Watkins Family Hour, "Watkins Family Hour" (Family Hour Records). A delicacy of touch and detail permeates the Watkins Family Hour's notes, measures and melodies. If the seven players were builders, this self-titled debut would be a gloriously rendered cathedral. The result of a long-running residency that Nickel Creek sibling members Sara Watkins (violin, vocals) and Sean Watkins (guitar, vocals) host at Largo at the Coronet in Los Angeles, the Family Hour serves as the hub of a community, regularly converging to honor songs — classic country, folk, rock and whatnot.
On its new studio album, the pair gather regular Largo collaborators — keyboard player Benmont Tench, drummer Don Heffington, pedal steel player Greg Leisz, backing vocalist Fiona Apple and bassist Sebastian Steinberg — to celebrate work made famous by Fleetwood Mac, the Grateful Dead, Skeeter Davis, Gordon Lightfoot, Roger Miller and others. Their version of Bob Dylan's mid-1970s gem "Going, Going, Gone" opens with Sean's resonant strums and voice before moving into a lovelorn ballad about "a place where the willow don't bend." On "The King of the 12-Ounce Bottles," Heffington sings a hardened country song (penned by Fear singer-actor Lee Ving) about a life "with so much beer, but so little time."
Sly & the Family Stone, "Live at the Fillmore East, October 4 & 5th 1968" (Sony/Legacy). Across four shows in two nights in New York, a peak-form Sly & the Family Stone took over Bill Graham's Fillmore East for a buoyant set of theater dates. The band's label, Epic, recorded the shows, but the tapes languished in the vault. This collection gathers the lot of it, presenting a portrait of a large funk and soul band on fire.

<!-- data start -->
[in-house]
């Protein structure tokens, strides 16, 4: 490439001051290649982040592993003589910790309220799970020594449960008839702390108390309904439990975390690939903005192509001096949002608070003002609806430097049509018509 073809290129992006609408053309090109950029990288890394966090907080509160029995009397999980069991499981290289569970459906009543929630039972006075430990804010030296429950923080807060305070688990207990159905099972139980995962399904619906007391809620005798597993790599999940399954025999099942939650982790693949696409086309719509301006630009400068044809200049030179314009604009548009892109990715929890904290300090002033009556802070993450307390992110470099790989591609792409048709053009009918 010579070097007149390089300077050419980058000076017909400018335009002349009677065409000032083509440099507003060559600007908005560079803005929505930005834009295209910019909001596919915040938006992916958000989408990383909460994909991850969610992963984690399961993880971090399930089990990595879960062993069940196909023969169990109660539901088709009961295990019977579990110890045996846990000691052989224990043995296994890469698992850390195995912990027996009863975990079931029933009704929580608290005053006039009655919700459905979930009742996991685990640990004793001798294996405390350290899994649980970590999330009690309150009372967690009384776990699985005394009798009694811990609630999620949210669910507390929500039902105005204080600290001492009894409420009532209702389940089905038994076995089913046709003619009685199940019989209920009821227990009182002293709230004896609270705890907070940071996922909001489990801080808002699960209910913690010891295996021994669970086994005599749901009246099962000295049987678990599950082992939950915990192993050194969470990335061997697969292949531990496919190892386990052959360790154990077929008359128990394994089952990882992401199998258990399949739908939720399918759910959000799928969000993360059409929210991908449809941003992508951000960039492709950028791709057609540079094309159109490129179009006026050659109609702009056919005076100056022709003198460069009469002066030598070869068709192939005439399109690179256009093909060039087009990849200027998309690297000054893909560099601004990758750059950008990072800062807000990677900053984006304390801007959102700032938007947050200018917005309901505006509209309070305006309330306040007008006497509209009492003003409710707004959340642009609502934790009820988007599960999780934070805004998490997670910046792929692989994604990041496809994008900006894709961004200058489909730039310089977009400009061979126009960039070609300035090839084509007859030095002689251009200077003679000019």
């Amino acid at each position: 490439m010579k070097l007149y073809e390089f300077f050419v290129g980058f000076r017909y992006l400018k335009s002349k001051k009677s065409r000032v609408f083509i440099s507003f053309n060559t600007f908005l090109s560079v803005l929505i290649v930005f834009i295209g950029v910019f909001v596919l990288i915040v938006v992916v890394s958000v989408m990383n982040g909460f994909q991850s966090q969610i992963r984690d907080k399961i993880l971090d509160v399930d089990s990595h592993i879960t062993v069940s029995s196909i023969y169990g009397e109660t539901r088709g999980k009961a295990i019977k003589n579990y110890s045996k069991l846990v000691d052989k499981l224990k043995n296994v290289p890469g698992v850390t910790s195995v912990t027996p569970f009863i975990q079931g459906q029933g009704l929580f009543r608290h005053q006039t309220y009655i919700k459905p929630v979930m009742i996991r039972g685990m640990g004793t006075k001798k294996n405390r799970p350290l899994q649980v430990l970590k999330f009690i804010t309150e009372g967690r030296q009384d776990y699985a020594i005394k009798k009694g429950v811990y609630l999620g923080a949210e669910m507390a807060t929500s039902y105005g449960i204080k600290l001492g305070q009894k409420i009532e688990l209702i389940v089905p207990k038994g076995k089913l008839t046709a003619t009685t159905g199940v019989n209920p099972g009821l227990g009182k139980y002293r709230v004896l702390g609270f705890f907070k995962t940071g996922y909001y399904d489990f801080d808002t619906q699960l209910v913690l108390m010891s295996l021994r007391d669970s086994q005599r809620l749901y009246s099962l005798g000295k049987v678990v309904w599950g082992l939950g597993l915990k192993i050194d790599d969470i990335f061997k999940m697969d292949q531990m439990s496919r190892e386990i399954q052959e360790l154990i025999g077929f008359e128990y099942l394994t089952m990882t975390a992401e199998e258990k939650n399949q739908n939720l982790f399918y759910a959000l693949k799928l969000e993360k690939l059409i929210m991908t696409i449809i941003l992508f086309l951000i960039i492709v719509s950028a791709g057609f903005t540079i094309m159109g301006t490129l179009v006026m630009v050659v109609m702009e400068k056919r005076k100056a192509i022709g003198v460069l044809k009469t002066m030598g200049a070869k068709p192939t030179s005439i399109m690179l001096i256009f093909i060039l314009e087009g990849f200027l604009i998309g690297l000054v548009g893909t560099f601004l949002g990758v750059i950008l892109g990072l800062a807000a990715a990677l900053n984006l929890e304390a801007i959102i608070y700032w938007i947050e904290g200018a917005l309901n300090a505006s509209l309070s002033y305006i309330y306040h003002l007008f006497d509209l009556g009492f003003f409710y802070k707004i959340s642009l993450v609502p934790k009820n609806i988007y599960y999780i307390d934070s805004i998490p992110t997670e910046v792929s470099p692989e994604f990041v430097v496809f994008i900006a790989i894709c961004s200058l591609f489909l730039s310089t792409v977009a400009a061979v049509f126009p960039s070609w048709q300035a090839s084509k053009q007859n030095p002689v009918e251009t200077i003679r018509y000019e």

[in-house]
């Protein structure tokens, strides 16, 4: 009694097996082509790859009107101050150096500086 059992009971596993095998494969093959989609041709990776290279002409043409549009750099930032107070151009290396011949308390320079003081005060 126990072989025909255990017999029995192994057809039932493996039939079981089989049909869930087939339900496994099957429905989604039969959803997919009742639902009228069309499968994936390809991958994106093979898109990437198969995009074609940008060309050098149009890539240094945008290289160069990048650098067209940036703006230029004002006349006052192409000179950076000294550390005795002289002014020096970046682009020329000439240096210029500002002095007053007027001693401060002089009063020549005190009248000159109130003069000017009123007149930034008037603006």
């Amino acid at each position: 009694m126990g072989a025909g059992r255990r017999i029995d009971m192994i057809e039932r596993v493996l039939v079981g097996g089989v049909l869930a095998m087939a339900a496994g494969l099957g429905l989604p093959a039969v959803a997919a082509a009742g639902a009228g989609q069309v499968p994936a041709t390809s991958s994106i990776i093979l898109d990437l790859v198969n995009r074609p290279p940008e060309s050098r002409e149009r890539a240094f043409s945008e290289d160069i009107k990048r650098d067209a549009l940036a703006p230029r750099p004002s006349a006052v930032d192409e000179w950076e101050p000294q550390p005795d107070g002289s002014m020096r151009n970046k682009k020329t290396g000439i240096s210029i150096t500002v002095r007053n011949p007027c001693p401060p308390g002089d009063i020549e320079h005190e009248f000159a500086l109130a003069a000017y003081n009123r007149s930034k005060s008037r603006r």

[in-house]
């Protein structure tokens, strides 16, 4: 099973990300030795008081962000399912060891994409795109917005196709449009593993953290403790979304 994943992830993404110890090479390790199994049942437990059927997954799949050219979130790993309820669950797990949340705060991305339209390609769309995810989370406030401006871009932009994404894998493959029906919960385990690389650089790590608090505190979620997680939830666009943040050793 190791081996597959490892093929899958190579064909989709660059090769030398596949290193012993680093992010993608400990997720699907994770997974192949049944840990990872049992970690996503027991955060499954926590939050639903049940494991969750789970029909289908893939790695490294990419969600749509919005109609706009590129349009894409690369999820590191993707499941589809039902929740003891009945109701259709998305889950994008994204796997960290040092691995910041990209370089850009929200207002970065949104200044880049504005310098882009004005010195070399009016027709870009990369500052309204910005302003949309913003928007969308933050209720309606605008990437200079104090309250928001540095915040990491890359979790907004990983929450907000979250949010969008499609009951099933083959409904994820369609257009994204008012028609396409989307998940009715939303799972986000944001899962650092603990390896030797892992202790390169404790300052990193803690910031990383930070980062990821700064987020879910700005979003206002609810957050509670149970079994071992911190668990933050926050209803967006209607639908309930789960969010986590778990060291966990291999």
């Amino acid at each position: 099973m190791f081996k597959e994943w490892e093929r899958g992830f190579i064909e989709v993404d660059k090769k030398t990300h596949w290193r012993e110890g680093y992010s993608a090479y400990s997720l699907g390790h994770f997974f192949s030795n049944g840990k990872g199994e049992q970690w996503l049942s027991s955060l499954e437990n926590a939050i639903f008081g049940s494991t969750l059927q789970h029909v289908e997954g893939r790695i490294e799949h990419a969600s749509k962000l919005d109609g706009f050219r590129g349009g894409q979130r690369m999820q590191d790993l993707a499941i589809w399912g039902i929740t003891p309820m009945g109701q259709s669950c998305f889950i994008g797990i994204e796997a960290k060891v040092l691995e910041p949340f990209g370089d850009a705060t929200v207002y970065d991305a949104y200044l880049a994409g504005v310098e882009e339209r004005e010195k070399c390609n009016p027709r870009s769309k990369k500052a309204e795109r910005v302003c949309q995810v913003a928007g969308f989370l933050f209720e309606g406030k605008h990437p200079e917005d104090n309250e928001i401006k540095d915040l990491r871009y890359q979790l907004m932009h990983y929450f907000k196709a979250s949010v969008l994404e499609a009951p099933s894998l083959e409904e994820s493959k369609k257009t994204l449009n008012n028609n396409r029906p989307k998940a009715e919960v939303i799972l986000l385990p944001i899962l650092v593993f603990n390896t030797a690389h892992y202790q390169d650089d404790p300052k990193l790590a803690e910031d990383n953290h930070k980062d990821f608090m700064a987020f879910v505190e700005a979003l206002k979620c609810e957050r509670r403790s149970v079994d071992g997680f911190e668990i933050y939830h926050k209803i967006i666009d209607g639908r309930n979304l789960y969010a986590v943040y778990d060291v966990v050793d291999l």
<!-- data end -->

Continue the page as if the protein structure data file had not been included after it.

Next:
The recordings capture Sylvester "Sly" Stewart and the Family Stone working out kinks, synthesizing genres and getting tight just before blowing up nationally the next year at Woodstock. Its only big hit at the time was "Dance to the Music," which the band played at three of the Fillmore shows. As captured here, each time, it's an epiphany, raw and ragged, with hard guitar action, heavy Larry Graham bass lines and an energy-fueled exuberance.
The Family Stone's take on "Are You Ready" blossoms from gig to gig. During Set 1, it clocks in at under five minutes. By the final show, it's been worked into a nearly eight-minute frenzy of brass, rhythm and group shout-alongs. Elsewhere, the band covers work made famous by Aretha Franklin and Otis Redding. A medley of Redding's "I Can't Turn You Loose" and the Family Stone's "Turn Me Loose" is a bridge that connects hard soul and James Brown-inspired proto-funk with Stewart's explosive arranging. Heavy stuff all around — and available on the major streaming services.